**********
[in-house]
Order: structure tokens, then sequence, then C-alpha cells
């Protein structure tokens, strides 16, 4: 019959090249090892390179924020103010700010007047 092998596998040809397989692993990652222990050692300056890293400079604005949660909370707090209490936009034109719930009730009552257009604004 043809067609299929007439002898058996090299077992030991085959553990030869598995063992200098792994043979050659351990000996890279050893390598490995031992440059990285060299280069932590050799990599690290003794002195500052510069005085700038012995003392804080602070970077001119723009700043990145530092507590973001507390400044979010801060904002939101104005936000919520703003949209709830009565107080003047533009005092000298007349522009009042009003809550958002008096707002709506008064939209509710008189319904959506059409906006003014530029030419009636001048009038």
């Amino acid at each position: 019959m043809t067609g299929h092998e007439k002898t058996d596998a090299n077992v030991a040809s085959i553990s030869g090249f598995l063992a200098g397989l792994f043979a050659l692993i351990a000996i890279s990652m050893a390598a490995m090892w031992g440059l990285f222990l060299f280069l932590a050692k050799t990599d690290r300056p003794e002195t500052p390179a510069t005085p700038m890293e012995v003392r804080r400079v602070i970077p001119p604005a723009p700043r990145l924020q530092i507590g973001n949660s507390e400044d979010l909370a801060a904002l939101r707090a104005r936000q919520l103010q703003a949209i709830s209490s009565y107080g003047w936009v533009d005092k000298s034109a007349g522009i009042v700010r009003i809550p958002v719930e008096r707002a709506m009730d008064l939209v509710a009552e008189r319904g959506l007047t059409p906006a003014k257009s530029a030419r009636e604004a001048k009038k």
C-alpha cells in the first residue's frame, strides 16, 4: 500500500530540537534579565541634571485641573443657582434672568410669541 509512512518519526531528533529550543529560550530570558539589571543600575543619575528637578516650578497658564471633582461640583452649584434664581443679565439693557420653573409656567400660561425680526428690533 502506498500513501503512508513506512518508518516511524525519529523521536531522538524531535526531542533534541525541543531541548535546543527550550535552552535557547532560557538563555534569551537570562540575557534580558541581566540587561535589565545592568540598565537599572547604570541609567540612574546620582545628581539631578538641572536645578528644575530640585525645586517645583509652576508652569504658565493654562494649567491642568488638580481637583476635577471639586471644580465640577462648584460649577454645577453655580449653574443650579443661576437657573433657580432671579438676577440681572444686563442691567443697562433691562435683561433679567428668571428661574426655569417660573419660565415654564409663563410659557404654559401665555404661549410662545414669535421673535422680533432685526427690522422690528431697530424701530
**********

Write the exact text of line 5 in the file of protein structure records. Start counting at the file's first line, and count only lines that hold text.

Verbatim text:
C-alpha cells in the first residue's frame, strides 16, 4: 500500500530540537534579565541634571485641573443657582434672568410669541 509512512518519526531528533529550543529560550530570558539589571543600575543619575528637578516650578497658564471633582461640583452649584434664581443679565439693557420653573409656567400660561425680526428690533 502506498500513501503512508513506512518508518516511524525519529523521536531522538524531535526531542533534541525541543531541548535546543527550550535552552535557547532560557538563555534569551537570562540575557534580558541581566540587561535589565545592568540598565537599572547604570541609567540612574546620582545628581539631578538641572536645578528644575530640585525645586517645583509652576508652569504658565493654562494649567491642568488638580481637583476635577471639586471644580465640577462648584460649577454645577453655580449653574443650579443661576437657573433657580432671579438676577440681572444686563442691567443697562433691562435683561433679567428668571428661574426655569417660573419660565415654564409663563410659557404654559401665555404661549410662545414669535421673535422680533432685526427690522422690528431697530424701530